DAPT Cuts Saphenous Vein Graft Failure After CABG: Meta-analysis
Cardiologists and surgeons suggest a recommendation for postsurgery DAPT should be considered as part of the next guidelines.
The use of dual antiplatelet therapy (DAPT), either with clopidogrel or ticagrelor (Brilinta; AstraZeneca), appears to reduce the risk of failing saphenous vein grafts among patients who undergo CABG surgery, a new network meta-analysis suggests.
In 20 randomized controlled trials involving more than 4,800 patients, dual antiplatelet therapy with aspirin and ticagrelor cut the risk of saphenous vein graft failure in half when compared with aspirin therapy alone. Dual use of aspirin and clopidogrel also resulted in a similarly significant reduction in the risk of graft failure compared with aspirin.
“As interventional cardiologists, we are responsible for sending a lot of people for coronary artery bypass graft surgery,” said senior investigator Rodrigo Bagur, MD (University Hospital/London Health Sciences Center, Western University, Canada). “We all know the benefits of having a left internal mammary artery [LIMA] to the LAD. In the long term, say 10 years, LIMA to the LAD is associated with more than 95% patency, but we know that at 10 years, 50% to 60% of saphenous vein grafts go down. Even as early as 1 year, more than one-quarter of vein grafts have failed. The question is, what can we do to improve vein graft patency?”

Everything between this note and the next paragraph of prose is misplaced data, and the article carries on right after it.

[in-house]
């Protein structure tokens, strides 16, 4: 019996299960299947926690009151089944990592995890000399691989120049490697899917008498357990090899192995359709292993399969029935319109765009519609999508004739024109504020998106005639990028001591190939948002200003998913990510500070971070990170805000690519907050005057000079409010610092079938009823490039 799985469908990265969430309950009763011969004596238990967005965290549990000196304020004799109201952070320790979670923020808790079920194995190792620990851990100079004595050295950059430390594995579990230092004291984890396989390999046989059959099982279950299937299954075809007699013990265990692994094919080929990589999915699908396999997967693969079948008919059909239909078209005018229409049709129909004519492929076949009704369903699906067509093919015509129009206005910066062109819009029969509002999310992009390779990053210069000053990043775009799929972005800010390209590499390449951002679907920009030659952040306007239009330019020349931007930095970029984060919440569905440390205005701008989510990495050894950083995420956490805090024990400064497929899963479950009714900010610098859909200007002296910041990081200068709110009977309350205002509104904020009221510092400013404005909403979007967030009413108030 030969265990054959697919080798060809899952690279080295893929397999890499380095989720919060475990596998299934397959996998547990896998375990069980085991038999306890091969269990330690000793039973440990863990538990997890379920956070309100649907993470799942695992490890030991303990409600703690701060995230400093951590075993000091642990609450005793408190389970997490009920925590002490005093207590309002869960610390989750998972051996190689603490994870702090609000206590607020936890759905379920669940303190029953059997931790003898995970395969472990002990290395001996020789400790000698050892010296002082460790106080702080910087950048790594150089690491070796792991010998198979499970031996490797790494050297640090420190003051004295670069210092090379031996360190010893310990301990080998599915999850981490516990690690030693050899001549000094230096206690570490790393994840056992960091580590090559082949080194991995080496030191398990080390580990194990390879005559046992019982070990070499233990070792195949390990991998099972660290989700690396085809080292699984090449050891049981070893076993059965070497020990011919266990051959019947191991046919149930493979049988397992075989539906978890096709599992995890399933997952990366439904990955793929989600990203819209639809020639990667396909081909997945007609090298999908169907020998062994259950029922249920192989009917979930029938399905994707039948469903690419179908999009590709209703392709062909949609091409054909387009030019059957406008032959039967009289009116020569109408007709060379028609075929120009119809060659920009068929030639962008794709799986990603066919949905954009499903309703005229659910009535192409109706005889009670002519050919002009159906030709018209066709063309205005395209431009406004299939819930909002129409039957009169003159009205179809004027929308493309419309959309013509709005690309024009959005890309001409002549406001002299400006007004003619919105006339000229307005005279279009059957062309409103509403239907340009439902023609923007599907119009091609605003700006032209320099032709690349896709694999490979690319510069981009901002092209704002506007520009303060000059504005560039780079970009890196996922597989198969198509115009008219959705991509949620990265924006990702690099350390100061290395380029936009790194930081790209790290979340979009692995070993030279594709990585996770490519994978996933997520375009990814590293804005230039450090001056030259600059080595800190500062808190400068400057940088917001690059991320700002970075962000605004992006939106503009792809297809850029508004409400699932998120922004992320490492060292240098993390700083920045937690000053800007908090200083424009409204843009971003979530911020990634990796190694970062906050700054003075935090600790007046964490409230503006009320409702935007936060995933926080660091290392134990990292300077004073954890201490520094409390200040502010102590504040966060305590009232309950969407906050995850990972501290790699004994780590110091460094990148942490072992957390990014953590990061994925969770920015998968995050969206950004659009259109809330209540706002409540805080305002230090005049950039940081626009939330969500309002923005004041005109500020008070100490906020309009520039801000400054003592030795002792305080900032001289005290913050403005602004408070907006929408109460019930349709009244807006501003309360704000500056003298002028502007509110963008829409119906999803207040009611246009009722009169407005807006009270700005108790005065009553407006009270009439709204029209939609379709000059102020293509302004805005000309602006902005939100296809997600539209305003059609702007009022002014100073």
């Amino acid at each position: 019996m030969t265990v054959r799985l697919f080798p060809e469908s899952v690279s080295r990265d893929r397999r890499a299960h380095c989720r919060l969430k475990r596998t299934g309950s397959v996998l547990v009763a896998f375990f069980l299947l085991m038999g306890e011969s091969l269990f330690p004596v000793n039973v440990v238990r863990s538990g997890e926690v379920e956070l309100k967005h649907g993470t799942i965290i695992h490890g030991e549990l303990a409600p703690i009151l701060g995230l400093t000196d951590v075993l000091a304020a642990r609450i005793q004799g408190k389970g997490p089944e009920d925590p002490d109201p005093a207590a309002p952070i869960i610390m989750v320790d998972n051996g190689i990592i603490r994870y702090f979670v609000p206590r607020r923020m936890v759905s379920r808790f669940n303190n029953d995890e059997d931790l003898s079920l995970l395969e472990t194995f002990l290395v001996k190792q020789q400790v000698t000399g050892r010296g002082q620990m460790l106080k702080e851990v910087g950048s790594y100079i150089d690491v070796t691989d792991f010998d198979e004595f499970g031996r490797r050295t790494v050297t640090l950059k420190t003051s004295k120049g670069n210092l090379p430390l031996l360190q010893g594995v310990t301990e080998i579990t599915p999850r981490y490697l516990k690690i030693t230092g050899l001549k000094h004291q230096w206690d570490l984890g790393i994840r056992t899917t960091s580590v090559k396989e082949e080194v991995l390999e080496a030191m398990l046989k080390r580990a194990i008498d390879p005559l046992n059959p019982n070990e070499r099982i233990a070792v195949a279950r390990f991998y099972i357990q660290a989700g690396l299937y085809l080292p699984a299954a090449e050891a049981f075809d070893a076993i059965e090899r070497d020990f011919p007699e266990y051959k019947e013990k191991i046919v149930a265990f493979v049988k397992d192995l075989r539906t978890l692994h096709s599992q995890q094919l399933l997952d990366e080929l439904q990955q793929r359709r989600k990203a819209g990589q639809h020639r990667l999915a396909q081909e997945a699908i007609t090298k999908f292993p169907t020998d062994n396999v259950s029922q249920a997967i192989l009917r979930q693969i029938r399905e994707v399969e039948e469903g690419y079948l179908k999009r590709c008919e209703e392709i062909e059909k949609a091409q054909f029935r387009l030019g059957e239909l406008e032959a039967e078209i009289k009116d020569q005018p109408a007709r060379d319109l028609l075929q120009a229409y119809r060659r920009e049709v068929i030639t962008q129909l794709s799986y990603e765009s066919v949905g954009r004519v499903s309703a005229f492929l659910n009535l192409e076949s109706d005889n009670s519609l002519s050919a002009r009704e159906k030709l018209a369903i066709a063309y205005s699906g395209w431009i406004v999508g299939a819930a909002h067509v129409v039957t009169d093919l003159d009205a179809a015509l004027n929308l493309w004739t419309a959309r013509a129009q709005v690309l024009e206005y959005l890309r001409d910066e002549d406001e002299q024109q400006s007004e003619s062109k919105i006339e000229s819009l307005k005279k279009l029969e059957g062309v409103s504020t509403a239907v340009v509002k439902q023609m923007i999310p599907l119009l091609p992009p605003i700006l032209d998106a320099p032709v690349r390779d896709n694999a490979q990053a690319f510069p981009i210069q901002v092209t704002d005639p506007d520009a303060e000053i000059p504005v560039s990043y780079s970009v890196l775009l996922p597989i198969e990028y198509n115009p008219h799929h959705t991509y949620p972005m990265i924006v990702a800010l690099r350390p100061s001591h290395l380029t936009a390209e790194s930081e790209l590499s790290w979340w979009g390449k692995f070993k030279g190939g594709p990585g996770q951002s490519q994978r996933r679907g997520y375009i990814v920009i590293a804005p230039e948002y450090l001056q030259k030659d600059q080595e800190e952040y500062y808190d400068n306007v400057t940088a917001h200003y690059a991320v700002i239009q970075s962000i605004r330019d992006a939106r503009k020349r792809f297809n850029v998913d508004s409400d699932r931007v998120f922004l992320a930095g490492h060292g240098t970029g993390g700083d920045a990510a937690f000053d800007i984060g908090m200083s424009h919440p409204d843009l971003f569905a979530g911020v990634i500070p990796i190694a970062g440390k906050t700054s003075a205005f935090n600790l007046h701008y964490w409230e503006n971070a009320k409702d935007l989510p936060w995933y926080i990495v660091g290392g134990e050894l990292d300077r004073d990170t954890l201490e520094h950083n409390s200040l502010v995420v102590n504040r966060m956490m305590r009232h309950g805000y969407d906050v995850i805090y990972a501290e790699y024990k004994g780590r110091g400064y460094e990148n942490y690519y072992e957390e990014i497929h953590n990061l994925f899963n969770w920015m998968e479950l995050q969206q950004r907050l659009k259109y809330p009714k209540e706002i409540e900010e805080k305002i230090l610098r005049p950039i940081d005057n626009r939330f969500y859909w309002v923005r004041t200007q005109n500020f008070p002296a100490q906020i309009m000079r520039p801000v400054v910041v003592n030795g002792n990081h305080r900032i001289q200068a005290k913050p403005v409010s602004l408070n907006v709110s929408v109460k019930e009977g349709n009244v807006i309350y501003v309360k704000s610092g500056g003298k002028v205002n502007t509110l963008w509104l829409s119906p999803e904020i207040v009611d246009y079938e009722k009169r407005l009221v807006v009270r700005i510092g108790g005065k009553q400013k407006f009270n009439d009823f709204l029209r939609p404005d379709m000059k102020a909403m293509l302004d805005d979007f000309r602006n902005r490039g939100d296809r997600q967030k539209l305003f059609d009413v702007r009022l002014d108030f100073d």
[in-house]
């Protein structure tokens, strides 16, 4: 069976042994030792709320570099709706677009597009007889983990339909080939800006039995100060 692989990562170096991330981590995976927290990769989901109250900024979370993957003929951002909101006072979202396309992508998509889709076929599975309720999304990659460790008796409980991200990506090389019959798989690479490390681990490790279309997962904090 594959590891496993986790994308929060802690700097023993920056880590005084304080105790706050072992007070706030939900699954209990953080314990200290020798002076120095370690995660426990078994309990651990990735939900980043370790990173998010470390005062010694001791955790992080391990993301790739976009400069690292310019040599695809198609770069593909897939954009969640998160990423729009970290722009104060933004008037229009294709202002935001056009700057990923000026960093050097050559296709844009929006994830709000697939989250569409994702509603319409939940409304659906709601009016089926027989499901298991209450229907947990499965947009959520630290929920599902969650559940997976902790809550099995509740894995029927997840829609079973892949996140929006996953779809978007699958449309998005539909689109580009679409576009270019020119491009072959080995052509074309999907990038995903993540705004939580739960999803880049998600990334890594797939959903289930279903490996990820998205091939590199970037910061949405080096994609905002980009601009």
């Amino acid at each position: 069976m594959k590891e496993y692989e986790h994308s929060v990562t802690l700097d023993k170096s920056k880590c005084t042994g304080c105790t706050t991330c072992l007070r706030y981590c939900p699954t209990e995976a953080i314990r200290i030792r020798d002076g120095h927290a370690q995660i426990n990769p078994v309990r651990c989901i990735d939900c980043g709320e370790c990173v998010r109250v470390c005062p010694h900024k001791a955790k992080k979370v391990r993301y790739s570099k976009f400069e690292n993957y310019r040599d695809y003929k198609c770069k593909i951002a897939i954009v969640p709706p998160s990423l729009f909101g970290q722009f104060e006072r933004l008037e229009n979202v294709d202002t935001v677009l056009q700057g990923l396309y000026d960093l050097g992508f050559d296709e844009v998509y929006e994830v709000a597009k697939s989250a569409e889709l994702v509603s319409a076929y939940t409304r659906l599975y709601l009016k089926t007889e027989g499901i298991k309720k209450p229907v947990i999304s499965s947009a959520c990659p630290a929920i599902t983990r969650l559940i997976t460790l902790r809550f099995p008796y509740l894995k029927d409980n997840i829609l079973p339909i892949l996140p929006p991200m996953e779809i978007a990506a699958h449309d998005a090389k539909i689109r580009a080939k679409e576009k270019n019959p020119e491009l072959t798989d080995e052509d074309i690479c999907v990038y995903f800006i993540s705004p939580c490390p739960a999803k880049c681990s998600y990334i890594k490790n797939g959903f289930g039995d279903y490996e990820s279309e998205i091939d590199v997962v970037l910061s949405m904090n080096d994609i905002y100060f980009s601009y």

In the systematic review and network meta-analysis, which was published October 10, 2019, in the BMJ, the researchers did not observe a significantly increased risk of major bleeding with DAPT, although there was a doubling of the risk of bleeding with ticagrelor compared with clopidogrel when used in combination with aspirin and compared with aspirin alone.
Guideline Authors Should Consider DAPT Post-CABG
Aspirin monotherapy is currently the preferred antiplatelet to prevent saphenous vein graft failure after CABG surgery (class I recommendation, level of evidence A), but there is some uncertainty about adding a P2Y12 inhibitor or oral anticoagulation to aspirin in patients undergoing CABG surgery for stable ischemic heart disease, said Bagur. The network meta-analysis, which allows for the assessment of multiple treatments despite the lack of a direct comparison between drugs, attempted to determine if any of the oral antithrombotic agents could reduce the risk of graft failure following surgery.
The question is, what can we do to improve vein graft patency? Rodrigo Bagur